The latest news comes in two reports in this week's issue of Nature on the cultivation of a new type of embryonic stem (ES) cell. Called EpiSCs, the cells are isolated from post-implantation mouse and rat embryos. This makes them more like human ES cells than are existing mouse ES cells, and they may offer a better tool for understanding how human cells grow and differentiate, the researchers say.

    The papers come on the heels of several announcements last week at the annual meeting of the International Society for Stem Cell Research in Cairns, Australia. Researchers at Oregon Health and Science University in Beaverton said they have achieved the long-sought goal of generating ES cells from cloned monkey embryos—a “remarkable breakthrough,” according to cloning researcher Jose Cibelli of Michigan State University in East Lansing. Oregon embryologist Shoukhrat Mitalipov attributes his group's success to a gentler technique, using polarized light and direct injection, for inserting the nucleus of a body cell into an enucleated egg.

    Also in Cairns, Paul de Sousa of Edinburgh University's Roslin Institute announced that his group had generated a human ES cell line parthenogenetically—using an unfertilized egg that otherwise would have been discarded at a fertility clinic. And Robert Lanza of Advanced Cell Technology in Worcester, Massachusetts, announced that he has developed a human ES cell line from an eight-cell embryo without destroying the embryo.

    The only one of these developments published so far is the mouse and rat ES cell work, done by two teams: one led by Ronald McKay of the U.S. National Institute of Neurological Disorders and Stroke with colleagues at the University of Oxford, U.K., and the other headed by Roger Pedersen and Ludovic Vallier at the University of Cambridge, U.K.

    As McKay explains it, traditional mouse ES cells cannot reveal a great deal about human ones because they are from a “more primitive” stage. For example, mouse cells, unlike other stem cell types, need the growth factor LIF (leukemia inhibitory factor). But “now we've found a mouse stem cell which follows the rule for the human cell,” McKay says. It comes from the epiblast of a mouse embryo 5.5 days after implantation in the uterus. These so-called EpiSCs are pluripotent and share other characteristics of human ES cells, says McKay, who thinks they represent a “missing link” between mouse ES cells and cells that are beginning to differentiate. The rat EpiSCs have similar properties to the mouse cells, says Pedersen, who predicts that “similar experimental conditions could be used to generate epiblast stem cells from most or all mammals.”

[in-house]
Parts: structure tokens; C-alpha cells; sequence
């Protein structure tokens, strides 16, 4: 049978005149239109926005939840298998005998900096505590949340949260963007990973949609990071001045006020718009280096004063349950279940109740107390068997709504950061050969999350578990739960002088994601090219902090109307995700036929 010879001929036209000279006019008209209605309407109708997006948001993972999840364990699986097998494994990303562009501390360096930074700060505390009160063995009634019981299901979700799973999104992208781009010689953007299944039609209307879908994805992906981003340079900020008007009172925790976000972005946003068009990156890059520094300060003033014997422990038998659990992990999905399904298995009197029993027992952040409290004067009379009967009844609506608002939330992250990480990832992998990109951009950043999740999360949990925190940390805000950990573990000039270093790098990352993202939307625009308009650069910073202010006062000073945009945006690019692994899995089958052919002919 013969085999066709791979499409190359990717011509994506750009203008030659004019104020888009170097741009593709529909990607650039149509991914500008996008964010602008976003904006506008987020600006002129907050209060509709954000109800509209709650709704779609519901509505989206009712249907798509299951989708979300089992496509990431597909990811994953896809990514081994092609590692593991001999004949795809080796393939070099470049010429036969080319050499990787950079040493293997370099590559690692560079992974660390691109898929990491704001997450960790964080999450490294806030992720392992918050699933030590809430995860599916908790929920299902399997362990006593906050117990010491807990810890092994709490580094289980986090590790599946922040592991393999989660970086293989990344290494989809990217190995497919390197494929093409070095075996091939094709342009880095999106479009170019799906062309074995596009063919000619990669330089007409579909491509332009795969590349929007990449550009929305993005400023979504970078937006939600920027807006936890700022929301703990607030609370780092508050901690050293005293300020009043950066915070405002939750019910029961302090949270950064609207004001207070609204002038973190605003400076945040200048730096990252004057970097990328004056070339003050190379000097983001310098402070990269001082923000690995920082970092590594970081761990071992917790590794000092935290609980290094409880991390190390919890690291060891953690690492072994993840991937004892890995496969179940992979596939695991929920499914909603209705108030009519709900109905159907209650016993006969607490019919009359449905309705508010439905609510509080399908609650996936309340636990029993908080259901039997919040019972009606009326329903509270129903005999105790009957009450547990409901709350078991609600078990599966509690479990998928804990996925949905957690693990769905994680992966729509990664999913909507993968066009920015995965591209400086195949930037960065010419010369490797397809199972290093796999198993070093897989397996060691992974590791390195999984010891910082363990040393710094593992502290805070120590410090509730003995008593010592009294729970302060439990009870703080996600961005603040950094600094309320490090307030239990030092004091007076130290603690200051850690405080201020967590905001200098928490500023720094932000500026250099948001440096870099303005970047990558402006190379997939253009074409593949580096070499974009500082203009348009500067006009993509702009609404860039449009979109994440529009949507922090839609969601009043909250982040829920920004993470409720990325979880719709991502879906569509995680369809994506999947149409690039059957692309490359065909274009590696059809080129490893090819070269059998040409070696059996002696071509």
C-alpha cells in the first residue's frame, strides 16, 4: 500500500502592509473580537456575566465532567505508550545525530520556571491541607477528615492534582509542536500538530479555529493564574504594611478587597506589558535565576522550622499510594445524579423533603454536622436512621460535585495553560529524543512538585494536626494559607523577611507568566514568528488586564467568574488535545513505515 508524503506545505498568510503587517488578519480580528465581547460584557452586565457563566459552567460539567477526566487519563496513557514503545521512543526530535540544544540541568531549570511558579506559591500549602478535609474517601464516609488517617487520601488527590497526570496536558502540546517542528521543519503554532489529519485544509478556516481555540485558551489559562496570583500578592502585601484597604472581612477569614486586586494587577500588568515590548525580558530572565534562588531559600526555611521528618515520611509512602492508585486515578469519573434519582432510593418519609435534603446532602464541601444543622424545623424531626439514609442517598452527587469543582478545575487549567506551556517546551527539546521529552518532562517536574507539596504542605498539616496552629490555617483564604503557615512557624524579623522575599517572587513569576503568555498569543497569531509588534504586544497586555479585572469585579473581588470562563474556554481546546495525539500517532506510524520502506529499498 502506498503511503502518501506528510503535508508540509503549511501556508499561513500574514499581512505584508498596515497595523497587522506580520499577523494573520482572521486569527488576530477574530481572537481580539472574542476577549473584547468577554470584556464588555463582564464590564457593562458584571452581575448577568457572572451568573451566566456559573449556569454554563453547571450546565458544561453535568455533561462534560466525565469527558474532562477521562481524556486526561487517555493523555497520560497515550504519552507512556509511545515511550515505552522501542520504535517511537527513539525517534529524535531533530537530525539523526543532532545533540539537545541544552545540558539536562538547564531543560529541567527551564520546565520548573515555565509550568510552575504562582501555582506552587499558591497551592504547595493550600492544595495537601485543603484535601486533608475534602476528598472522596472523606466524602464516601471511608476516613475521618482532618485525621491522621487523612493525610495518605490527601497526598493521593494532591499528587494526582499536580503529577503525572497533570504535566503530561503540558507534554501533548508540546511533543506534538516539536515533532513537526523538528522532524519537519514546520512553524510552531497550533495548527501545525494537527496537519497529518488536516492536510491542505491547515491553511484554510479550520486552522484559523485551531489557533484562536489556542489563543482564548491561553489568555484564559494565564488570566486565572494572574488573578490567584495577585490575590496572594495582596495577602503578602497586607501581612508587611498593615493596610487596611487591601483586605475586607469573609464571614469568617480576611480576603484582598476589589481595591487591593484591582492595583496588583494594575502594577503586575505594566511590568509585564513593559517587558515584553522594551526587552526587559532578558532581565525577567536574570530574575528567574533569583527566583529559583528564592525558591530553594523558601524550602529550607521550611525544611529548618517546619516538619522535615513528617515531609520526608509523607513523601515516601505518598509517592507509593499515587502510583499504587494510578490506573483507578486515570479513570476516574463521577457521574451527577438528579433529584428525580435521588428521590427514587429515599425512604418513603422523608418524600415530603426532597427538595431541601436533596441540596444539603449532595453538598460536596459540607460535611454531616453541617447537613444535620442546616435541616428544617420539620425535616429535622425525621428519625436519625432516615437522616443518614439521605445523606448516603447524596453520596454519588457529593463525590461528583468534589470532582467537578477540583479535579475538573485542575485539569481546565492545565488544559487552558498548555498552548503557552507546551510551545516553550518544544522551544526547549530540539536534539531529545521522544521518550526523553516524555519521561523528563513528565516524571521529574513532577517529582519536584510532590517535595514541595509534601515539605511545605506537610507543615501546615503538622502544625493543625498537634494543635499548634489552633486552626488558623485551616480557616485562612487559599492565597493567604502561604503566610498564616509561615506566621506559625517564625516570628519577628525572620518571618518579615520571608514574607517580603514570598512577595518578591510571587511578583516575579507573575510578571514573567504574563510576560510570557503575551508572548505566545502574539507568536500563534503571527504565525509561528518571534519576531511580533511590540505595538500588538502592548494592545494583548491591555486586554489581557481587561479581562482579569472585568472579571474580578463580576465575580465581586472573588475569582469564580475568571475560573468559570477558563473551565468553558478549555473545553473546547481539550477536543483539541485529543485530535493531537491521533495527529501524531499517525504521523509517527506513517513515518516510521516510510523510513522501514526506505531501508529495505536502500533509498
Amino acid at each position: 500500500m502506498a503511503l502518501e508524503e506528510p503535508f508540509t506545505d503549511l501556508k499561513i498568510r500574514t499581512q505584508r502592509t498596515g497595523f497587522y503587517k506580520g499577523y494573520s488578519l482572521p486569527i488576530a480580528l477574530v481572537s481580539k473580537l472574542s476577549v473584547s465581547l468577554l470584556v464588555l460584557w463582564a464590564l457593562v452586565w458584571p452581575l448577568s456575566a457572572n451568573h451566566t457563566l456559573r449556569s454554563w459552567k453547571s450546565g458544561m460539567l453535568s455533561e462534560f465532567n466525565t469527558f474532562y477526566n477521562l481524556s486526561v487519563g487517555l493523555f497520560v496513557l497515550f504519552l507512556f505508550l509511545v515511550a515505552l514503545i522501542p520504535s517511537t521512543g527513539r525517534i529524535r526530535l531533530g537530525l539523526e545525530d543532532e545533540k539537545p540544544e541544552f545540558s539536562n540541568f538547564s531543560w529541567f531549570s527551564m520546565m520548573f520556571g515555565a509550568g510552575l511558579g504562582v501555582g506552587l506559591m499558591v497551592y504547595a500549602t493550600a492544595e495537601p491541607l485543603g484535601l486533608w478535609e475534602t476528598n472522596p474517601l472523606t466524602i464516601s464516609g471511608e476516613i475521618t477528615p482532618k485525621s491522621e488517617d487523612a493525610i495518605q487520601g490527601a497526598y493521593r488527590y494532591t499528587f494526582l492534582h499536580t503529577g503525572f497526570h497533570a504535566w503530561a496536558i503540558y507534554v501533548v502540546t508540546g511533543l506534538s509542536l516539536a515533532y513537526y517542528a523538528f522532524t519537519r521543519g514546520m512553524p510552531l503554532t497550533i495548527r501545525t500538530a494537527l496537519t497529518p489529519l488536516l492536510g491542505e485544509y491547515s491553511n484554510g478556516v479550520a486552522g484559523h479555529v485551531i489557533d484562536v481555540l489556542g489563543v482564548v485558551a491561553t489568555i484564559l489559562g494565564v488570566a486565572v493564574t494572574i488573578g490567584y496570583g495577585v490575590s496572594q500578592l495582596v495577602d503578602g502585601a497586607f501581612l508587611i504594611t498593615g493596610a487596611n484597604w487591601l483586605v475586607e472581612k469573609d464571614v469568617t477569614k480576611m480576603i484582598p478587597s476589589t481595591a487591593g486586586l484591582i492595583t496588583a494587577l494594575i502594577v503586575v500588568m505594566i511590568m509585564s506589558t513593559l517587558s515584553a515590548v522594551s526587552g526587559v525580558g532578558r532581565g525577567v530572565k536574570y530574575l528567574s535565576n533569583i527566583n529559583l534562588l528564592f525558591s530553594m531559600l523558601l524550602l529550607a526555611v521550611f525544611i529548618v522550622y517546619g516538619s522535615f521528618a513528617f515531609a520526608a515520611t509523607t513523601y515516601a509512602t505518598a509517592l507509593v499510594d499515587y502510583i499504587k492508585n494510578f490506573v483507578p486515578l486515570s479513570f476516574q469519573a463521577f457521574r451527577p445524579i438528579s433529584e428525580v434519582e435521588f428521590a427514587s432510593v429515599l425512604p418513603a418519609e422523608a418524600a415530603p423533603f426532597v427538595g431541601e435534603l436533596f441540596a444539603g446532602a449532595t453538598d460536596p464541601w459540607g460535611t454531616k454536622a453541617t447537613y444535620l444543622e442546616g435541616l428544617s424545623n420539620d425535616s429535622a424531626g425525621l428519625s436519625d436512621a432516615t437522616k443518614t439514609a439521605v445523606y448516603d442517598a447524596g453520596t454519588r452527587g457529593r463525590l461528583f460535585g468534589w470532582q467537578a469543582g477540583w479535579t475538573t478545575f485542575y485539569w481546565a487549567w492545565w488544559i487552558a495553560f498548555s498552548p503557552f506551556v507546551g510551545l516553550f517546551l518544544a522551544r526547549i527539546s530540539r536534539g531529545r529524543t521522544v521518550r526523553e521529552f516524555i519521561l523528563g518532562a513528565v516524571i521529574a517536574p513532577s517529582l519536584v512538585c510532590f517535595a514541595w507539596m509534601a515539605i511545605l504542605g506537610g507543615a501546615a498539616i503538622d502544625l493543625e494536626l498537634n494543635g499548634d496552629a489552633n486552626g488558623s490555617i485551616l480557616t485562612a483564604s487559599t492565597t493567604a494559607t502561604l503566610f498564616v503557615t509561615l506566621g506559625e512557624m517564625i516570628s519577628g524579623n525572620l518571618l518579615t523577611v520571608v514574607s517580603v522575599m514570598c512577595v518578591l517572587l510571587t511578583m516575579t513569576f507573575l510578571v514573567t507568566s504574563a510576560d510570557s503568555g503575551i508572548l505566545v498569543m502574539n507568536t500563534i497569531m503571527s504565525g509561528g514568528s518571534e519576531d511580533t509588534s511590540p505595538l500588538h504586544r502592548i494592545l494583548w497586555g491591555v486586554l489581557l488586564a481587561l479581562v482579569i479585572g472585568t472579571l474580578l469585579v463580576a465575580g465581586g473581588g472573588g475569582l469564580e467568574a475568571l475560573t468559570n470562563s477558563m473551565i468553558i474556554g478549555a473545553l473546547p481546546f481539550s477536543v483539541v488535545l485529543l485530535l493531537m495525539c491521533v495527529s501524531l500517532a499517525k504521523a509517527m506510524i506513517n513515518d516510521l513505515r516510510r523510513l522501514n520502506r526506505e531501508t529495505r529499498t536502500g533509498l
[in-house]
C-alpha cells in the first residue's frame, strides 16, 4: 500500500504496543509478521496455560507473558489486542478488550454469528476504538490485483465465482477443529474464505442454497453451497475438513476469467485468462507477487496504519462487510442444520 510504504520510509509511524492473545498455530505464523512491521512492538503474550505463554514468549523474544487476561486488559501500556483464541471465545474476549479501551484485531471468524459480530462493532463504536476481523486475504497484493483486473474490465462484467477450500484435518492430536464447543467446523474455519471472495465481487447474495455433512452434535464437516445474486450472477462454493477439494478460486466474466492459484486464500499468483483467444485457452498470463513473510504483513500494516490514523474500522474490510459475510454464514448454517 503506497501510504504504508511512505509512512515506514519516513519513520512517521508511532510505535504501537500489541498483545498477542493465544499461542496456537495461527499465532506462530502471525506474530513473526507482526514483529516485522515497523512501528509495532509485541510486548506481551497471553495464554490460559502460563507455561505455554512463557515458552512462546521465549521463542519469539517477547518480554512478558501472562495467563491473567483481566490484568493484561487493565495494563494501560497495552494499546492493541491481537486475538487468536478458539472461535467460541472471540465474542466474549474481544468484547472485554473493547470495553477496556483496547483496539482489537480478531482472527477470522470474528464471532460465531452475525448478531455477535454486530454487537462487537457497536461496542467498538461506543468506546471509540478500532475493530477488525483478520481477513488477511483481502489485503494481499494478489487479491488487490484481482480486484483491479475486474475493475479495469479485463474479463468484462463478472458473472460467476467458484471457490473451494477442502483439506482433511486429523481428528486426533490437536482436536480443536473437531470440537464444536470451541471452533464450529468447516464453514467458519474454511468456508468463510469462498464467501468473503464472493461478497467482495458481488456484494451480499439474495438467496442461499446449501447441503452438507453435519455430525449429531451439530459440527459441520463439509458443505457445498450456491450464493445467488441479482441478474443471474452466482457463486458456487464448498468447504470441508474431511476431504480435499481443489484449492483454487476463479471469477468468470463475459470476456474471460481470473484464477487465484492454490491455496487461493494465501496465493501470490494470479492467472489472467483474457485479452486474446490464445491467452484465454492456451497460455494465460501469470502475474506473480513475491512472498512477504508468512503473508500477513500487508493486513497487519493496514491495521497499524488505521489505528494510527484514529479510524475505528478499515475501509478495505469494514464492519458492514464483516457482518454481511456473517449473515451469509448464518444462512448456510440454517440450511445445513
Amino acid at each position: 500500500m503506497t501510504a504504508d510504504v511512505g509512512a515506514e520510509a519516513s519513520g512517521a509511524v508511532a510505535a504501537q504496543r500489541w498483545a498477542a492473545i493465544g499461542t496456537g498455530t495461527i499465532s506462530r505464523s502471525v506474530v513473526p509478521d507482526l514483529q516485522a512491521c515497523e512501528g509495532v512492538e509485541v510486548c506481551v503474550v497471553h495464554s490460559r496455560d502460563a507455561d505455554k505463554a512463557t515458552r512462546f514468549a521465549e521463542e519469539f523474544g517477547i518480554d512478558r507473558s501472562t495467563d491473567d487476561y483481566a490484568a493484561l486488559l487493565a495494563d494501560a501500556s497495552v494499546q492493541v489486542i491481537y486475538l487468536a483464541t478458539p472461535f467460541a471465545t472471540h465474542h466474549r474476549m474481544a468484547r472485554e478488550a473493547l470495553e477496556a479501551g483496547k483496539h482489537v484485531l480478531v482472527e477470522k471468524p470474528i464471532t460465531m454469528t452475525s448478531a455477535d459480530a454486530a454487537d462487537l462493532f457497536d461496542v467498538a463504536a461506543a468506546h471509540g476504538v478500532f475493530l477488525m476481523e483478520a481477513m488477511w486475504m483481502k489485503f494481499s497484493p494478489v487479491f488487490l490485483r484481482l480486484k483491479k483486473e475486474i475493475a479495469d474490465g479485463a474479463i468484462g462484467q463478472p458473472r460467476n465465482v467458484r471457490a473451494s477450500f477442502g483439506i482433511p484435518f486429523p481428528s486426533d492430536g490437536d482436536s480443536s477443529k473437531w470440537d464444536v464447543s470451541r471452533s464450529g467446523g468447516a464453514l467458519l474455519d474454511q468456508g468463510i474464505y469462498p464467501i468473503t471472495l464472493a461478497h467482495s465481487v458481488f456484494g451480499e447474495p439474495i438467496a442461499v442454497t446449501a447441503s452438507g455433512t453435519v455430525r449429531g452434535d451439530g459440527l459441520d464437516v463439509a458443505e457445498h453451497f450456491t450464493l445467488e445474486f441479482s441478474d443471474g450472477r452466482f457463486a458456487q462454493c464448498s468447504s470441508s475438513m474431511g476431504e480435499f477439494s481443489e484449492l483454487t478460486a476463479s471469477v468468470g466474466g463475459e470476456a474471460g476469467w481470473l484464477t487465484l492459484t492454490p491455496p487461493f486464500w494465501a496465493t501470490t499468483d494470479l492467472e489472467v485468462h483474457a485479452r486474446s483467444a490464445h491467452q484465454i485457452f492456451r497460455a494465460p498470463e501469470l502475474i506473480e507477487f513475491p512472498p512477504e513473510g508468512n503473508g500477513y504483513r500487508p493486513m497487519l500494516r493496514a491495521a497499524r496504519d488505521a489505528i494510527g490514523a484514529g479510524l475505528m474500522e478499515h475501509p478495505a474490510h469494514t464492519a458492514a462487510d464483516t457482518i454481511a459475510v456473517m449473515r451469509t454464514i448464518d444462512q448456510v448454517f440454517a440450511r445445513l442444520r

Until now, says McKay, “most people thought you couldn't make cell lines after implantation.” In addition to helping elucidate human ES cells, says Renee Reijo Pera of Stanford University in Palo Alto, California, the new work suggests that scientists may be able to derive new types of ES cell lines—including from humans—that “may ultimately be more suitable for specialized purposes.”

    No go.

    Bush defends this year's stem cell veto.


    New developments have been seized upon by both sides of the debate, as the clamor to relax restrictions on human ES cell research continues. Advocates were outraged by Bush's second veto and were not mollified by an accompanying Executive Order encouraging the National Institutes of Health to continue to hunt for pluripotent cells that do not entail the destruction of embryos. Lawmakers promised to confront the president again. On 21 June, the day after the veto, the Senate Appropriations Committee amended a health budget bill to allow for federal funding of research using human ES cell lines derived before 15 June 2007—thus pushing Bush's deadline back by almost 6 years. House members aim to add the provision to as-yet-unspecified “must-pass” legislation.